Happily Ever After

The good ended happily, and the bad unhappily. That is what fiction means. — Oscar Wilde; The Importance of Being Earnest

I thought it fitting, here at the end of all things… to talk about endings. Particularly happily-ever-after type endings, which are a pretty regular occurrence in the fantasy genre. I know there are lots of fantasy stories that don’t end happily, but the vast majority of the ones I have read all do end happily… for the majority of the characters.

I know many people enjoy a dark or unhappy ending to their stories from time to time. I even have some friends who prefer to read or watch stories that don’t end happily, because they feel that the story more accurately represents reality, and the unhappy or not-quite-perfect ending satisfies their need to be able to identify with the characters and know that it’s okay if their own lives or circumstances aren’t working out quite perfectly. And I get that. I don’t need every single thing to wrap up perfectly at the end of every story. A few loose threads that can lead my imagination on in the story long after I finish the last line can be extremely fun and quite satisfying.

However, the reason that I, in particular, am drawn to the happier endings of most fantasy is not because I want to deny or escape the existence of unhappy endings in real life. It is simply that I take a longer view. As a Christian, I know that God is going to win. That, in fact, he already has won. That he started out winning and though the struggle in our world and behind the scenes in the spiritual realm is referred to as a “battle” and a “struggle” throughout Scriptures, that only reflects the difficulties WE face… because the outcome was never in question. God wins, and then there is a new Heaven and a New Earth where all who believe in Jesus’ name will live forever and there will be no more crying or sadness or suffering or pain or death.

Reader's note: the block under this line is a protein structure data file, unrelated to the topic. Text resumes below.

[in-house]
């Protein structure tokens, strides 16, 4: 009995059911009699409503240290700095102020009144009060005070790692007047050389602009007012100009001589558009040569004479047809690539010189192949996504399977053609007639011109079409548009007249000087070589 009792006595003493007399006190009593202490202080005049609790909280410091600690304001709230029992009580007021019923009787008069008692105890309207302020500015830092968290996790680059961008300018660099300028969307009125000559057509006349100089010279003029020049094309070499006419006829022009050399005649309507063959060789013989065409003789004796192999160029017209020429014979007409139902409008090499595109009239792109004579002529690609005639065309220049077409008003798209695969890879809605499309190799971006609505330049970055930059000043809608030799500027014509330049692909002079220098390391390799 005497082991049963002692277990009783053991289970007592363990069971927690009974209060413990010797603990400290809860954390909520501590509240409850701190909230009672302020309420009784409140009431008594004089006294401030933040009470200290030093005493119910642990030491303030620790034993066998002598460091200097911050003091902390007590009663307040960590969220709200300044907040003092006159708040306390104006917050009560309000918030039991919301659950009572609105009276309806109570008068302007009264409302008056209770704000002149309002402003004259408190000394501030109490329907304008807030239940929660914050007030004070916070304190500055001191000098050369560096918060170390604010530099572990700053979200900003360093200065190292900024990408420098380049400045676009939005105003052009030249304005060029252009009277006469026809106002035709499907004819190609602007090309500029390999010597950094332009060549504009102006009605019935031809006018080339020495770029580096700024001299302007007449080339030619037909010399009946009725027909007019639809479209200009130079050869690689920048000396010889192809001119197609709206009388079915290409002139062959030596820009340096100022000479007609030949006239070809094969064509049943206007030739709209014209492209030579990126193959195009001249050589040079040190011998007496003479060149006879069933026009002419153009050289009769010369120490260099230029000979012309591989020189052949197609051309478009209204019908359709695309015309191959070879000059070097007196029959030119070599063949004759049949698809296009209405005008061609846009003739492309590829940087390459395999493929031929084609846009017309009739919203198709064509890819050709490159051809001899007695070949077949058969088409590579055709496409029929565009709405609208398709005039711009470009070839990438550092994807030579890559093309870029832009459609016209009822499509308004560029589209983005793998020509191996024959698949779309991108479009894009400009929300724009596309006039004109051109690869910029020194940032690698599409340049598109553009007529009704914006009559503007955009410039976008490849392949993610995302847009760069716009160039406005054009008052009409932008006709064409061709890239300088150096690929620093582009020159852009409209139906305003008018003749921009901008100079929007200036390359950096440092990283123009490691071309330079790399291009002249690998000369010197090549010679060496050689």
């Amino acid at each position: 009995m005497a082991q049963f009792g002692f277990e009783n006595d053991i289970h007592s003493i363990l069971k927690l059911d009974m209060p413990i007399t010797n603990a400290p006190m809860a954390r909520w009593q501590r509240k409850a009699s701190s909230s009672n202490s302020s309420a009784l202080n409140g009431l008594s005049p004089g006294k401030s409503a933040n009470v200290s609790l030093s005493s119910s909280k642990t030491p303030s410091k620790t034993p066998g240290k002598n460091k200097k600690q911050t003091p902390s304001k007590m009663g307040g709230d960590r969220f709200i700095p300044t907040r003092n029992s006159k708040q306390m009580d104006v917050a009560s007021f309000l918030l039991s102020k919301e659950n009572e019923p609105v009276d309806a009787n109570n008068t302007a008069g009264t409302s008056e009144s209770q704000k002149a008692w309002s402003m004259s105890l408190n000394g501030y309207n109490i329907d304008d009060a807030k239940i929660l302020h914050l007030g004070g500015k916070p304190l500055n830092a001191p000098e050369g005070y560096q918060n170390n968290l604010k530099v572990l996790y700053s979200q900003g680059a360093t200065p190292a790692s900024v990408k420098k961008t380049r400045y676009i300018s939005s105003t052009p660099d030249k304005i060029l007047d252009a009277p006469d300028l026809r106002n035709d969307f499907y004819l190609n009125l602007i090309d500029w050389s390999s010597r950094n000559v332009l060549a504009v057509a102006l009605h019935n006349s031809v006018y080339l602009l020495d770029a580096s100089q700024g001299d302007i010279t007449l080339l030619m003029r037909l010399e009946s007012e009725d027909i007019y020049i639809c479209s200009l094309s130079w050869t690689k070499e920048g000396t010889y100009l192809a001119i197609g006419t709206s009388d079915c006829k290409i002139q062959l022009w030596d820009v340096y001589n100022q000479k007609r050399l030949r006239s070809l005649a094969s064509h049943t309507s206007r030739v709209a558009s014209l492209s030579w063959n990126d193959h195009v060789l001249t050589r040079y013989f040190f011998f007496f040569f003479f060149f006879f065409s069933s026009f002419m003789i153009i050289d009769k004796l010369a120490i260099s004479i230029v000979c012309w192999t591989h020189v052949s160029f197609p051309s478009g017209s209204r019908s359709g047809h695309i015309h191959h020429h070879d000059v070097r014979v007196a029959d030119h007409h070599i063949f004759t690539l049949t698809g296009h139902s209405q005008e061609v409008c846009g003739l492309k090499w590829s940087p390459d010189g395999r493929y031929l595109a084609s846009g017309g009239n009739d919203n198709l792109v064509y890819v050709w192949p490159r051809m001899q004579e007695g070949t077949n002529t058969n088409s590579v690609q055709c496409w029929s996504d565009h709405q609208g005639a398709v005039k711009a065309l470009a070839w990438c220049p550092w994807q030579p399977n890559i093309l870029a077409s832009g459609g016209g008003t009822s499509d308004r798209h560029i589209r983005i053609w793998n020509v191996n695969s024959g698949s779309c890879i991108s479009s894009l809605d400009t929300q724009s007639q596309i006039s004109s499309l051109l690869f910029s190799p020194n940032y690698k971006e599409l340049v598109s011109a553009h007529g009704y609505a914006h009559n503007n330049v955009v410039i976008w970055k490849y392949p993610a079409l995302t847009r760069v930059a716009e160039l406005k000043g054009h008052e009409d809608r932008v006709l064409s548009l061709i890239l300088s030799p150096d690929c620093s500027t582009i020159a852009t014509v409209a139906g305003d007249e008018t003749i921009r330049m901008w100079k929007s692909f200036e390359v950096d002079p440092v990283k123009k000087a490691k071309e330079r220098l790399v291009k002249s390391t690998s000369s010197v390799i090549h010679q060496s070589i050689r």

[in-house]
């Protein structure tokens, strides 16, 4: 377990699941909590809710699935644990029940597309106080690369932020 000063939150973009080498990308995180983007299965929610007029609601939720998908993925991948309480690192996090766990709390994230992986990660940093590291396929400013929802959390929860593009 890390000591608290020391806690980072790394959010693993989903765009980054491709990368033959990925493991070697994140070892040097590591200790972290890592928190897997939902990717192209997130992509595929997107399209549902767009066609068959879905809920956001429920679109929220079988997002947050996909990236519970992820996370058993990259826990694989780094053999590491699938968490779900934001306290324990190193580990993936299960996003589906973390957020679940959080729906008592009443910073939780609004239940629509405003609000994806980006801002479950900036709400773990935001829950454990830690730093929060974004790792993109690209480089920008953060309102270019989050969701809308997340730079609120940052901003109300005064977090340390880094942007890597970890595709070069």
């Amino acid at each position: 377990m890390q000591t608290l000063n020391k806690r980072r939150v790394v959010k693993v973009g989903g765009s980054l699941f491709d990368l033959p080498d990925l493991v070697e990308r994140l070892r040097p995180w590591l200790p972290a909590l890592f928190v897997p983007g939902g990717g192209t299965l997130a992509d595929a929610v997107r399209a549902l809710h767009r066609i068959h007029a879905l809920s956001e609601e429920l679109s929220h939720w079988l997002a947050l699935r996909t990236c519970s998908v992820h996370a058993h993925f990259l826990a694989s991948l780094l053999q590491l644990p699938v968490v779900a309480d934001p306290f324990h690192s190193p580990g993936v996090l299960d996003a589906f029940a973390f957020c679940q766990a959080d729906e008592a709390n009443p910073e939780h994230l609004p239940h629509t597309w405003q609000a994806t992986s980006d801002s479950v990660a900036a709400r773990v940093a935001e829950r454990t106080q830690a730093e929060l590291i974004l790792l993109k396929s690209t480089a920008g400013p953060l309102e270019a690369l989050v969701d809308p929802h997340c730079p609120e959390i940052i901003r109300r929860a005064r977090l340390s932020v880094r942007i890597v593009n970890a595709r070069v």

And the happy endings of numerous fantasy books remind me of that. They point, not at the end of my particular daily struggle, but to the ultimate end that Christians can look forward to.

Just wanted to share a few snippets from some of my favorite fantasy endings, from authors who have penned stories where the last lines just make my heart soar:

And as the Wise Emrys spoke, she saw that the island of bare, blasted rock miraculously changed. All around her, like a sunstruck emerald aflame in a silver setting, was a land green and blooming with the first blush of summer — the fairest of Britain’s seven isles, surrounded by a gleaming silver sea. It was Avalon as it had been once long ago… and would be again. — Stephen R. Lawhead, Avalon.

And as He spoke He no longer looked to them like a lion; but the things that began to happen after that were so great and beautiful that I cannot write them. And for us this is the end of all the stories, and we can most truly say that they all lived happily ever after. But for them it was only the beginning of the real story. All their life in this world and all their adventures in Narnia had only been the cover and the title page: now at last they were beginning Chapter One of the Great Story which no one on earth has read: which goes on forever: in which every chapter is better than the one before. — C.S. Lewis; The Last Battle